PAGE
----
Posted by on Nov 29, 2020 in Decor

The Piano Project is a personal project of ours that is very near and dear to our hearts. What happens to a beloved piano when you no longer have room for it in your home, but you just can’t bear to let it go? You create wall art from it!

The Piano Project


This piano was gifted to Steve from his grandmother, who got it from her church in the early 90s. When Steve and I were just starting to date, one of the things that really impressed upon me was how well he played the piano. I remember he played “The Little Mermaid” when we were over at a friend’s party, and I was smitten. Later when we were married, it became a permanent fixture in our home. The keys were broken, and he didn’t play it much because of this, but I loved the history of it, the chippy, antiqued finish … and the bold red color. This little piano traveled with us through a couple of moves to our current home, and we always made a place for it.

Red Piano

A couple of years ago, however, I decided to buy Steve a new piano … a Yamaha electric keyboard with the look of a traditional piano. Complete with a full set of keys and a place to plug in headphones so he could play well into the night without making too much noise. This posed a problem … what would we do with the little red piano? The two pianos lived almost side by side for awhile, until we moved it into our bedroom, but this quickly made the bedroom too crowded. We asked family if they wanted it …. nope. Really, who wants an old piano nowadays? You can’t sell them with all the new modern piano keyboards out there, and they are so heavy, nobody really wants to deal with them. I was heartbroken that it seemed that it was time to say goodbye to this sweet little piano.

Then one day, I was watching Home Town on HGTV, and the light bulb went off. Earlier in that season of the show, there was an old piano left behind in the home. The show’s designers, Ben and Erin, took out the guts of the piano, and converted the piano “shell” into a drafting desk for the homeowners. But it wasn’t that episode that had me inspired. It was a later one where he had saved the internal “action” of the piano, and then created a piece of wall art for another homeowner’s music room. So I showed the episode to Steve and asked him if he would be willing to do the same, and he was completely on board with it. Yay!

So we took the piano apart piece by piece. There are actually step by step process directions of this on the internet. I guess when you move one of these pianos, you are actually supposed to take it apart to move it. Nobody ever does that. We never did! Anyway, these instructions were really helpful with us in this process!

Taking apart the piano


As we were taking the parts of the piano apart, we had an idea for another piece of wall art, aside from the original idea of the action … the keys themselves. We LOVED the way the keys looked with the back half exposed. The numbers written in by the original piano maker was so cool! So we started with this part of the project. We gathered up all the pieces we needed – the black keys, the white keys, and the base support they were installed on.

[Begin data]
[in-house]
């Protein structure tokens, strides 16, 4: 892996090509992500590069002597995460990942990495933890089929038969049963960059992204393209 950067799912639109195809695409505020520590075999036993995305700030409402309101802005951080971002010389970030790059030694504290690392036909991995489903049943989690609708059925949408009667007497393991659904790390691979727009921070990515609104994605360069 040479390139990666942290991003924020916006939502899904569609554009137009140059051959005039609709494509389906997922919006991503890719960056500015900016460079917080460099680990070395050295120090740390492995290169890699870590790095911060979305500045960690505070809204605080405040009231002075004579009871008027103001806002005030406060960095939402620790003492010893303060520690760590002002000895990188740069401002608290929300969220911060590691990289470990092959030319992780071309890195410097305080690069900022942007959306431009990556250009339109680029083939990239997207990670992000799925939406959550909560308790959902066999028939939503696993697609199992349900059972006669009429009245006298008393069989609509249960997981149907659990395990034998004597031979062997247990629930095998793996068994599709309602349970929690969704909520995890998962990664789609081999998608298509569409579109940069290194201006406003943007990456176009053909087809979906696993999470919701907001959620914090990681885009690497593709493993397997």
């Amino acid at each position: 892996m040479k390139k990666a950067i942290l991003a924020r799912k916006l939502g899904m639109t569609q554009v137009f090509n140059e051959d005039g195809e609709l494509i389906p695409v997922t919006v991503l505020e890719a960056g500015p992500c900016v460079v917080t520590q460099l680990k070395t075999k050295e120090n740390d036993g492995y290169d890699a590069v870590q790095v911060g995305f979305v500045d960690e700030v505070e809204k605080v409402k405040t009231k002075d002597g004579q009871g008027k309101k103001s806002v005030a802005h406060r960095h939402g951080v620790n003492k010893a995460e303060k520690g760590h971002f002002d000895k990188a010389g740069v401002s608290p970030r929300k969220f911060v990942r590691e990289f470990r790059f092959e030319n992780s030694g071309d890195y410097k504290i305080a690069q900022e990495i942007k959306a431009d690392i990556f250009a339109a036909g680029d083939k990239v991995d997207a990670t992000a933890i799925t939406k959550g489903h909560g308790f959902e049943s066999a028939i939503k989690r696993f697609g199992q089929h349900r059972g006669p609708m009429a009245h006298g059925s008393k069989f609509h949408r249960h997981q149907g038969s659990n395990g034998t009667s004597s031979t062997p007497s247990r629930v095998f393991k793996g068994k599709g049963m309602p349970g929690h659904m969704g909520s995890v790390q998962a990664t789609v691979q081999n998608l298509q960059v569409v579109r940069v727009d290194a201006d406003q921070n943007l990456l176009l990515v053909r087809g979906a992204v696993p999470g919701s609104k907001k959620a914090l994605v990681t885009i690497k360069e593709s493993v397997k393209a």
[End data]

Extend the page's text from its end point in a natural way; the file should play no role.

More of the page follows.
Black Keys

White Keys

Base Support of Keys

We decided to honor the “red” of the piano by using some of the original red wooden parts to frame out the keys. There was already the red strip that was originally located at the base of the keys, and we used this as a guide for the rest of the frame. To make the rest of the frame, we used our table saw to rip boards from other parts of the piano’s exterior into the same width. We did have to purchase a 1×2 piece of wood from the store to support the backside of the keys, and were so pleased that this fit perfectly!

Red Frame

After the frame was built, it was just placing the keys in place onto their pegs … kinda like a puzzle. Oh how thankful we were for the original piano maker’s numbers for this part!

Placing the Keys

Each key had holes predrilled on the other ends of them, so we were able to drill screws through these holes and into the base support. We were afraid of damaging this part, so we started with the drill, and then finished hand screwing them down to tighten.

Screwing down keys

And here is the final! We were pleased to have that gap appear after so many keys … we think it really gives the piece even more character than it already has!

Final Piano Keys
Close Up Keys


The action part was a VERY simple build. It consisted of 1×4 Select Pine boards, simply framed around the action connected with wood glue and our nail gun. The action itself had holes where it screwed into the original piano, and we simply screwed these into the framing we built.

Piano Action 1
Piano Action 2

Here are some close ups of the action. It really is a cool piece of art, with all the hammers and parts involved.

Piano Action 3
Piano Action 4

I’m so happy to still have this piano represented in our home! I’m so sentimental about these things … I mean … how many thousands of times Steve’s fingers made music hitting those keys … not to mention memories of our daughter playing on it when she was a little girl … and to not have had to throw that away, these memories are forever preserved in this way! Now we want to pick up all the abandoned pianos and make more of these! If you have a piano that is sentimental in this way, and you are heart-broken at the idea of having to let it go …we can do this for you!

Thanks for reading!